Tuesday, December 12, 2017

The Grinch And Tony The Tiger...!

With Christmas right around the corner, I figured you might enjoy a little yuletide trivia.

This is one of those almost useless facts I have found when searching sites like Listverse, which can always be counted on to have some fun facts about all kinds of stuff.

Tony The Tiger Sang ‘You’re A Mean One, Mr. Grinch’

Boris Karloff famously narrated the Dr. Seuss classic, How The Grinch Stole Christmas. But the horror film veteran had a little secret—he couldn’t sing. Instead, the production team called on voice actor Thurl Ravenscroft to handle the musical numbers. Ravenscroft’s singing was unknown for years, because he did not receive a credit on the telecast, leading many to believe it was Karloff who knocked the song out of the park.

Ravenscroft might not be a famous name to you, but you surely know his voice. He voiced characters on Disney rides and shows (including Buff from the Country Bears Jamboree) but is best recalled for his TV work. He played “Tony The Tiger” for Kellogg’s Frosted Flakes TV commercials. You’ll never hear “they’re grrrrrrreat!” again without thinking of the Grinch.

There are actually two versions of “Mr. Grinch”, both of which get air play today. The original TV version features sound effects of crashes and booms (as the Grinch moves through the homes and liberates Christmas gifts). If you hear the sound effects version, that’s the version lifted from the show. The clean version was intended for radio play.

Some things are best left unknown, I reckon. I never would have known if I had not found the article.

Coffee in the kitchen again. Another cold front on the way.

Monday, December 11, 2017

Dark Mysteries For Monday...!

I found some mysterious things on a video from Youtube that you might enjoy today.

Did you enjoy that? I figured you might.

Coffee inside again, but I made peanut butter fudge and fresh chocolate chip cookies to share.

Sunday, December 10, 2017

Really Old 'Toons For Sunday...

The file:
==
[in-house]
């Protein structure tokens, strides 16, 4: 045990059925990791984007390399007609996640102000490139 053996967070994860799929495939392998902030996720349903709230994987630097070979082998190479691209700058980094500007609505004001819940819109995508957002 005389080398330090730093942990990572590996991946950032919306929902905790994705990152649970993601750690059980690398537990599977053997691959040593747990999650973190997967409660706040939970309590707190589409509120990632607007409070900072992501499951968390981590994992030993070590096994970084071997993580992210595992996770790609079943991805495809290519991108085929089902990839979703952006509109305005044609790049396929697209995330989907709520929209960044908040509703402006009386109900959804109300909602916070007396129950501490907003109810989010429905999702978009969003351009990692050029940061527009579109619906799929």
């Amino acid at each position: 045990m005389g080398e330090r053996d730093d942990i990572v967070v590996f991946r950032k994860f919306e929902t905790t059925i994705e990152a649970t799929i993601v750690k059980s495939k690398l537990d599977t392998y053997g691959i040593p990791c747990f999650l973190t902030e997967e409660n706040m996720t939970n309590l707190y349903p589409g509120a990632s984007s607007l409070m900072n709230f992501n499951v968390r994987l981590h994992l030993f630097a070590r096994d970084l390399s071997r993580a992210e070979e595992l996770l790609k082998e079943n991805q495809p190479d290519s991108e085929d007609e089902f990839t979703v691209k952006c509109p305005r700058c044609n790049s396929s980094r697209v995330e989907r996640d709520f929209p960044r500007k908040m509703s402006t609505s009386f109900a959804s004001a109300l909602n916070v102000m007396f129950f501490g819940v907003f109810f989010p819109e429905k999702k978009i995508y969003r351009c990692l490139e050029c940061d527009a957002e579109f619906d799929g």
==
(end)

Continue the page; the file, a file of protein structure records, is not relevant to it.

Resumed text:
When I say old, I mean some of these are even older than I am...and that's pretty old!

Not very funny by today's standards, but considering how long they have been around we'll overlook that, right?

And one more for good measure.

As you can probably guess, these old 'toons were silent and black and white. They were later set to music and colorized. Interesting, huh!

Coffee inside again. Fresh cookies to go along with the coffee!

Saturday, December 9, 2017

Another Musical Saturday...!

For some unknown reason, I have western music running around my head. Theme songs from the movies mainly.

Don't worry...these are all instrumentals, no singing. There may be a little whistling now and then, but no singing. That ever happen to you, getting a tune or two roaming through you head?

And maybe just one more...

I do love the sound of the acoustic guitar. Haunting...

Coffee inside the kitchen. Snow yesterday, can you believe it?

Friday, December 8, 2017

How Old Is Pluto...?

I'm talking about the Pluto in space, not the Pluto from Disney.

The whole Pluto thing is a bit confusing. This article may explain it far better than I could.

When Will Pluto Complete Its First Orbit Since Its Discovery?

By Live Science Staff

The eighth planet from our sun was discovered on September 23, 1846. Neptune takes a very long time to orbit the sun 164.8 Earth years, in fact and today Neptune completed its first orbit of the sun since it was discovered. Congratulations!